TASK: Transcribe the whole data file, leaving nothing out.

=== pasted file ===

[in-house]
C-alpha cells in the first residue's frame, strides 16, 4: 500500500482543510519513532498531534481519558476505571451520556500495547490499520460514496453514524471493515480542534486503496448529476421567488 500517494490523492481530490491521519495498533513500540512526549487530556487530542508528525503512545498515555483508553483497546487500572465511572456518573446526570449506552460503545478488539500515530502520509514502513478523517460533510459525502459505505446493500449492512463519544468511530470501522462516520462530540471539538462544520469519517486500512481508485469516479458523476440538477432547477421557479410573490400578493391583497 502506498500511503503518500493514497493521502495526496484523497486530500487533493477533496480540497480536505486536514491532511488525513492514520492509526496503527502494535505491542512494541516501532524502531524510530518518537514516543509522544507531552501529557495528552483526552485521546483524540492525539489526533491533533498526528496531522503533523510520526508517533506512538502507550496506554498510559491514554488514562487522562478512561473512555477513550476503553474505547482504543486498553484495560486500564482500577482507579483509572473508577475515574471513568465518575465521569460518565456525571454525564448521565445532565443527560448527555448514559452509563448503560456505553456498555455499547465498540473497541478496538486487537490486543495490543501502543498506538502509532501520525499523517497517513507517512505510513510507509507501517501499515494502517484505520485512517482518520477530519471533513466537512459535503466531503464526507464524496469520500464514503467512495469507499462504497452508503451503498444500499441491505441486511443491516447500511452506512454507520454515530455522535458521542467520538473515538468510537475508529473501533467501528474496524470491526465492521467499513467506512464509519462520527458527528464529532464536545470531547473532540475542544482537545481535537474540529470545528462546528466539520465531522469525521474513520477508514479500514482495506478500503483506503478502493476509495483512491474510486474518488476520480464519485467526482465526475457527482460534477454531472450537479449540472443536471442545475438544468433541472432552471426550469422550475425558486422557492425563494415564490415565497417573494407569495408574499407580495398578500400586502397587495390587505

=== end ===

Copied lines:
[in-house]
C-alpha cells in the first residue's frame, strides 16, 4: 500500500482543510519513532498531534481519558476505571451520556500495547490499520460514496453514524471493515480542534486503496448529476421567488 500517494490523492481530490491521519495498533513500540512526549487530556487530542508528525503512545498515555483508553483497546487500572465511572456518573446526570449506552460503545478488539500515530502520509514502513478523517460533510459525502459505505446493500449492512463519544468511530470501522462516520462530540471539538462544520469519517486500512481508485469516479458523476440538477432547477421557479410573490400578493391583497 502506498500511503503518500493514497493521502495526496484523497486530500487533493477533496480540497480536505486536514491532511488525513492514520492509526496503527502494535505491542512494541516501532524502531524510530518518537514516543509522544507531552501529557495528552483526552485521546483524540492525539489526533491533533498526528496531522503533523510520526508517533506512538502507550496506554498510559491514554488514562487522562478512561473512555477513550476503553474505547482504543486498553484495560486500564482500577482507579483509572473508577475515574471513568465518575465521569460518565456525571454525564448521565445532565443527560448527555448514559452509563448503560456505553456498555455499547465498540473497541478496538486487537490486543495490543501502543498506538502509532501520525499523517497517513507517512505510513510507509507501517501499515494502517484505520485512517482518520477530519471533513466537512459535503466531503464526507464524496469520500464514503467512495469507499462504497452508503451503498444500499441491505441486511443491516447500511452506512454507520454515530455522535458521542467520538473515538468510537475508529473501533467501528474496524470491526465492521467499513467506512464509519462520527458527528464529532464536545470531547473532540475542544482537545481535537474540529470545528462546528466539520465531522469525521474513520477508514479500514482495506478500503483506503478502493476509495483512491474510486474518488476520480464519485467526482465526475457527482460534477454531472450537479449540472443536471442545475438544468433541472432552471426550469422550475425558486422557492425563494415564490415565497417573494407569495408574499407580495398578500400586502397587495390587505